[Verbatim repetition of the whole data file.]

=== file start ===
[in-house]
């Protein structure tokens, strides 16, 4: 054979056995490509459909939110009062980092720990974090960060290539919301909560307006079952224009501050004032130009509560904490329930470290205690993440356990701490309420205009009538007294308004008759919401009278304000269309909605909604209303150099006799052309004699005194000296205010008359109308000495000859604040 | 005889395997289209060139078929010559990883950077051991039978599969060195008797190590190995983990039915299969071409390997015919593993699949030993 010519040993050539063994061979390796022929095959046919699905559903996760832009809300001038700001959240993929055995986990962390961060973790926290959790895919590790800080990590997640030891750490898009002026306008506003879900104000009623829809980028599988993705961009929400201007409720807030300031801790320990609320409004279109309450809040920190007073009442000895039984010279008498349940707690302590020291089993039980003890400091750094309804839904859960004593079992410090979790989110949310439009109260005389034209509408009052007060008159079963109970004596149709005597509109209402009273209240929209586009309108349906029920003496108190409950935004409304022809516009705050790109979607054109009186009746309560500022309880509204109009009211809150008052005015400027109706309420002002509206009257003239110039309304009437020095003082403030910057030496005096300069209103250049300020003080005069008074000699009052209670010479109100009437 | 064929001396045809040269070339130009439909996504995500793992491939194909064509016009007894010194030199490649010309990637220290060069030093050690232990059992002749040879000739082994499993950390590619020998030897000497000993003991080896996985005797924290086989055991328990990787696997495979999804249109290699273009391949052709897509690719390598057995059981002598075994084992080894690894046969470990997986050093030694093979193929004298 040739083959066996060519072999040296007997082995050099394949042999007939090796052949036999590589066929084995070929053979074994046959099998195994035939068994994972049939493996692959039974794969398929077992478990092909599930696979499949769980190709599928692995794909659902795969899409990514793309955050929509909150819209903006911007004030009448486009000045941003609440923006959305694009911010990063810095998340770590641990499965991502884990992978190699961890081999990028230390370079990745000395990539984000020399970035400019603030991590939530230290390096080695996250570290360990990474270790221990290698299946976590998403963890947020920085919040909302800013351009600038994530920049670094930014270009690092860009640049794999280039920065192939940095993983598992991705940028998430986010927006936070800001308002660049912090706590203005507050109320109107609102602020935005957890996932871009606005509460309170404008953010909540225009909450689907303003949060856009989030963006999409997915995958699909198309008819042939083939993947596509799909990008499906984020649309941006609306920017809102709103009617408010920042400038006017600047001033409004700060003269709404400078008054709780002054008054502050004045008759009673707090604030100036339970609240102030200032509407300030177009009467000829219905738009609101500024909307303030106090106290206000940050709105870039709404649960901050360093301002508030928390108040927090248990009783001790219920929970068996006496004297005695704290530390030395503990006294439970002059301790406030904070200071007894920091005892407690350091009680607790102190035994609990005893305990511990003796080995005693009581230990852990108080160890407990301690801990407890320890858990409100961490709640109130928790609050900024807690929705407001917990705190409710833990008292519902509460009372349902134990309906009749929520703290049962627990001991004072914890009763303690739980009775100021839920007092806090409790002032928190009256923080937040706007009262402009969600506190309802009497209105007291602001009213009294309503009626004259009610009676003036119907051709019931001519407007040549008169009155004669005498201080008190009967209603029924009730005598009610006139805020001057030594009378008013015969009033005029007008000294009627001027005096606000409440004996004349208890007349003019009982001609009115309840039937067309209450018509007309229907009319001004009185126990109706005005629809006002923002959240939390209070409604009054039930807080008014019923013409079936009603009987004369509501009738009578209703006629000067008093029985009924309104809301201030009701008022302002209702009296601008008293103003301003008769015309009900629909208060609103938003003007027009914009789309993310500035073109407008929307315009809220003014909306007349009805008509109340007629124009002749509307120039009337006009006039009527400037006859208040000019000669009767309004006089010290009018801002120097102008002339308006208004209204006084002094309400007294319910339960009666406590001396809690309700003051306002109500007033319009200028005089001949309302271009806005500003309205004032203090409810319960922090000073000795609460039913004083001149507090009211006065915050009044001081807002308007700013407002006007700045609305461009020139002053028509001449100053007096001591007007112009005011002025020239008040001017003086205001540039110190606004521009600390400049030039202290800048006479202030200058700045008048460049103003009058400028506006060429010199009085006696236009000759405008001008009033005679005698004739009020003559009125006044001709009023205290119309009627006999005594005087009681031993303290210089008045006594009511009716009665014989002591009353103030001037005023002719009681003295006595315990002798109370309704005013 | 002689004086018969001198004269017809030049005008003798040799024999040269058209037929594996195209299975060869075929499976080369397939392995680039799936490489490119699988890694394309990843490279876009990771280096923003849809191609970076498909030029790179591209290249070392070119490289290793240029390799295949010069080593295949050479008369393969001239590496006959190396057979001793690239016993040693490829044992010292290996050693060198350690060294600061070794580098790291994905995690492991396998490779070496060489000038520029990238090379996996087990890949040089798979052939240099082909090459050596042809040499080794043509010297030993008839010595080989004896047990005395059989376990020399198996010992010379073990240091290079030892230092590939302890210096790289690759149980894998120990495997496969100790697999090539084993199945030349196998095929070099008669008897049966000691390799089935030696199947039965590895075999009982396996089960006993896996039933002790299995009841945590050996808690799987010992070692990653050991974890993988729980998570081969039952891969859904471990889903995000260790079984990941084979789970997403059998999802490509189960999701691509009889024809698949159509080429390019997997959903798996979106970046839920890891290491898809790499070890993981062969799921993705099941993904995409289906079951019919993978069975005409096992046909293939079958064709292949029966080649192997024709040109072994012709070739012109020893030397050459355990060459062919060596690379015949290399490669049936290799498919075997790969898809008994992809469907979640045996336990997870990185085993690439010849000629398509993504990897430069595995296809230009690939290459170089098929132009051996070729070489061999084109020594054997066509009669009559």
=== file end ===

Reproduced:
[in-house]
């Protein structure tokens, strides 16, 4: 054979056995490509459909939110009062980092720990974090960060290539919301909560307006079952224009501050004032130009509560904490329930470290205690993440356990701490309420205009009538007294308004008759919401009278304000269309909605909604209303150099006799052309004699005194000296205010008359109308000495000859604040 | 005889395997289209060139078929010559990883950077051991039978599969060195008797190590190995983990039915299969071409390997015919593993699949030993 010519040993050539063994061979390796022929095959046919699905559903996760832009809300001038700001959240993929055995986990962390961060973790926290959790895919590790800080990590997640030891750490898009002026306008506003879900104000009623829809980028599988993705961009929400201007409720807030300031801790320990609320409004279109309450809040920190007073009442000895039984010279008498349940707690302590020291089993039980003890400091750094309804839904859960004593079992410090979790989110949310439009109260005389034209509408009052007060008159079963109970004596149709005597509109209402009273209240929209586009309108349906029920003496108190409950935004409304022809516009705050790109979607054109009186009746309560500022309880509204109009009211809150008052005015400027109706309420002002509206009257003239110039309304009437020095003082403030910057030496005096300069209103250049300020003080005069008074000699009052209670010479109100009437 | 064929001396045809040269070339130009439909996504995500793992491939194909064509016009007894010194030199490649010309990637220290060069030093050690232990059992002749040879000739082994499993950390590619020998030897000497000993003991080896996985005797924290086989055991328990990787696997495979999804249109290699273009391949052709897509690719390598057995059981002598075994084992080894690894046969470990997986050093030694093979193929004298 040739083959066996060519072999040296007997082995050099394949042999007939090796052949036999590589066929084995070929053979074994046959099998195994035939068994994972049939493996692959039974794969398929077992478990092909599930696979499949769980190709599928692995794909659902795969899409990514793309955050929509909150819209903006911007004030009448486009000045941003609440923006959305694009911010990063810095998340770590641990499965991502884990992978190699961890081999990028230390370079990745000395990539984000020399970035400019603030991590939530230290390096080695996250570290360990990474270790221990290698299946976590998403963890947020920085919040909302800013351009600038994530920049670094930014270009690092860009640049794999280039920065192939940095993983598992991705940028998430986010927006936070800001308002660049912090706590203005507050109320109107609102602020935005957890996932871009606005509460309170404008953010909540225009909450689907303003949060856009989030963006999409997915995958699909198309008819042939083939993947596509799909990008499906984020649309941006609306920017809102709103009617408010920042400038006017600047001033409004700060003269709404400078008054709780002054008054502050004045008759009673707090604030100036339970609240102030200032509407300030177009009467000829219905738009609101500024909307303030106090106290206000940050709105870039709404649960901050360093301002508030928390108040927090248990009783001790219920929970068996006496004297005695704290530390030395503990006294439970002059301790406030904070200071007894920091005892407690350091009680607790102190035994609990005893305990511990003796080995005693009581230990852990108080160890407990301690801990407890320890858990409100961490709640109130928790609050900024807690929705407001917990705190409710833990008292519902509460009372349902134990309906009749929520703290049962627990001991004072914890009763303690739980009775100021839920007092806090409790002032928190009256923080937040706007009262402009969600506190309802009497209105007291602001009213009294309503009626004259009610009676003036119907051709019931001519407007040549008169009155004669005498201080008190009967209603029924009730005598009610006139805020001057030594009378008013015969009033005029007008000294009627001027005096606000409440004996004349208890007349003019009982001609009115309840039937067309209450018509007309229907009319001004009185126990109706005005629809006002923002959240939390209070409604009054039930807080008014019923013409079936009603009987004369509501009738009578209703006629000067008093029985009924309104809301201030009701008022302002209702009296601008008293103003301003008769015309009900629909208060609103938003003007027009914009789309993310500035073109407008929307315009809220003014909306007349009805008509109340007629124009002749509307120039009337006009006039009527400037006859208040000019000669009767309004006089010290009018801002120097102008002339308006208004209204006084002094309400007294319910339960009666406590001396809690309700003051306002109500007033319009200028005089001949309302271009806005500003309205004032203090409810319960922090000073000795609460039913004083001149507090009211006065915050009044001081807002308007700013407002006007700045609305461009020139002053028509001449100053007096001591007007112009005011002025020239008040001017003086205001540039110190606004521009600390400049030039202290800048006479202030200058700045008048460049103003009058400028506006060429010199009085006696236009000759405008001008009033005679005698004739009020003559009125006044001709009023205290119309009627006999005594005087009681031993303290210089008045006594009511009716009665014989002591009353103030001037005023002719009681003295006595315990002798109370309704005013 | 002689004086018969001198004269017809030049005008003798040799024999040269058209037929594996195209299975060869075929499976080369397939392995680039799936490489490119699988890694394309990843490279876009990771280096923003849809191609970076498909030029790179591209290249070392070119490289290793240029390799295949010069080593295949050479008369393969001239590496006959190396057979001793690239016993040693490829044992010292290996050693060198350690060294600061070794580098790291994905995690492991396998490779070496060489000038520029990238090379996996087990890949040089798979052939240099082909090459050596042809040499080794043509010297030993008839010595080989004896047990005395059989376990020399198996010992010379073990240091290079030892230092590939302890210096790289690759149980894998120990495997496969100790697999090539084993199945030349196998095929070099008669008897049966000691390799089935030696199947039965590895075999009982396996089960006993896996039933002790299995009841945590050996808690799987010992070692990653050991974890993988729980998570081969039952891969859904471990889903995000260790079984990941084979789970997403059998999802490509189960999701691509009889024809698949159509080429390019997997959903798996979106970046839920890891290491898809790499070890993981062969799921993705099941993904995409289906079951019919993978069975005409096992046909293939079958064709292949029966080649192997024709040109072994012709070739012109020893030397050459355990060459062919060596690379015949290399490669049936290799498919075997790969898809008994992809469907979640045996336990997870990185085993690439010849000629398509993504990897430069595995296809230009690939290459170089098929132009051996070729070489061999084109020594054997066509009669009559």